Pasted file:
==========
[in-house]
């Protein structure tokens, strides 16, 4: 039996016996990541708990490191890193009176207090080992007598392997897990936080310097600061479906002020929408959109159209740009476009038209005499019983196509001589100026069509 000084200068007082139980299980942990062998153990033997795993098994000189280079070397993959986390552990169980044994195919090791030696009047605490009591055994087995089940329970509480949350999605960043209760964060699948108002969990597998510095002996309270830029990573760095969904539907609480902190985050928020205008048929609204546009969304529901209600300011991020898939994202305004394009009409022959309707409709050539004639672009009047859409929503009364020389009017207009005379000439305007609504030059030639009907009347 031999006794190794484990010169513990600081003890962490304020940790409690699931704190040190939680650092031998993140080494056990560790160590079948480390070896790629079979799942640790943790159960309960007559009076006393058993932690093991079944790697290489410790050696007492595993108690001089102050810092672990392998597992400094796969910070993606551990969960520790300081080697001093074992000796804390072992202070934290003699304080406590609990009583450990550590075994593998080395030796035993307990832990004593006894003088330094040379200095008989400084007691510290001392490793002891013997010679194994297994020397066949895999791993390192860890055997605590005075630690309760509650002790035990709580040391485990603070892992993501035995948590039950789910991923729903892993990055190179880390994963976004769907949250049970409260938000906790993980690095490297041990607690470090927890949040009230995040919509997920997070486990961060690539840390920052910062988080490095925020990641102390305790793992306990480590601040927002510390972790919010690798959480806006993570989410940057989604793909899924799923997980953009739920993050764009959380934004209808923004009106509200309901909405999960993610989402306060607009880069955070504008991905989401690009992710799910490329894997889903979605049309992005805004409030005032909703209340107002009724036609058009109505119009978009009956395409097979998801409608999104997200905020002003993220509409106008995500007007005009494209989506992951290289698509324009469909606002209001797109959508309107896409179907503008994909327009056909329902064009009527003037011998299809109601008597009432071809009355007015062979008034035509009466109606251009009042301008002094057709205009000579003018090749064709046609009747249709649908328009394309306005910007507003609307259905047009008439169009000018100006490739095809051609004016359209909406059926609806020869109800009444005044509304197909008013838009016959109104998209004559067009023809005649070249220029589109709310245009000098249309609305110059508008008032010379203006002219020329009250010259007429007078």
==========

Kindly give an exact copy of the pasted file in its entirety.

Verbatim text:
[in-house]
């Protein structure tokens, strides 16, 4: 039996016996990541708990490191890193009176207090080992007598392997897990936080310097600061479906002020929408959109159209740009476009038209005499019983196509001589100026069509 000084200068007082139980299980942990062998153990033997795993098994000189280079070397993959986390552990169980044994195919090791030696009047605490009591055994087995089940329970509480949350999605960043209760964060699948108002969990597998510095002996309270830029990573760095969904539907609480902190985050928020205008048929609204546009969304529901209600300011991020898939994202305004394009009409022959309707409709050539004639672009009047859409929503009364020389009017207009005379000439305007609504030059030639009907009347 031999006794190794484990010169513990600081003890962490304020940790409690699931704190040190939680650092031998993140080494056990560790160590079948480390070896790629079979799942640790943790159960309960007559009076006393058993932690093991079944790697290489410790050696007492595993108690001089102050810092672990392998597992400094796969910070993606551990969960520790300081080697001093074992000796804390072992202070934290003699304080406590609990009583450990550590075994593998080395030796035993307990832990004593006894003088330094040379200095008989400084007691510290001392490793002891013997010679194994297994020397066949895999791993390192860890055997605590005075630690309760509650002790035990709580040391485990603070892992993501035995948590039950789910991923729903892993990055190179880390994963976004769907949250049970409260938000906790993980690095490297041990607690470090927890949040009230995040919509997920997070486990961060690539840390920052910062988080490095925020990641102390305790793992306990480590601040927002510390972790919010690798959480806006993570989410940057989604793909899924799923997980953009739920993050764009959380934004209808923004009106509200309901909405999960993610989402306060607009880069955070504008991905989401690009992710799910490329894997889903979605049309992005805004409030005032909703209340107002009724036609058009109505119009978009009956395409097979998801409608999104997200905020002003993220509409106008995500007007005009494209989506992951290289698509324009469909606002209001797109959508309107896409179907503008994909327009056909329902064009009527003037011998299809109601008597009432071809009355007015062979008034035509009466109606251009009042301008002094057709205009000579003018090749064709046609009747249709649908328009394309306005910007507003609307259905047009008439169009000018100006490739095809051609004016359209909406059926609806020869109800009444005044509304197909008013838009016959109104998209004559067009023809005649070249220029589109709310245009000098249309609305110059508008008032010379203006002219020329009250010259007429007078």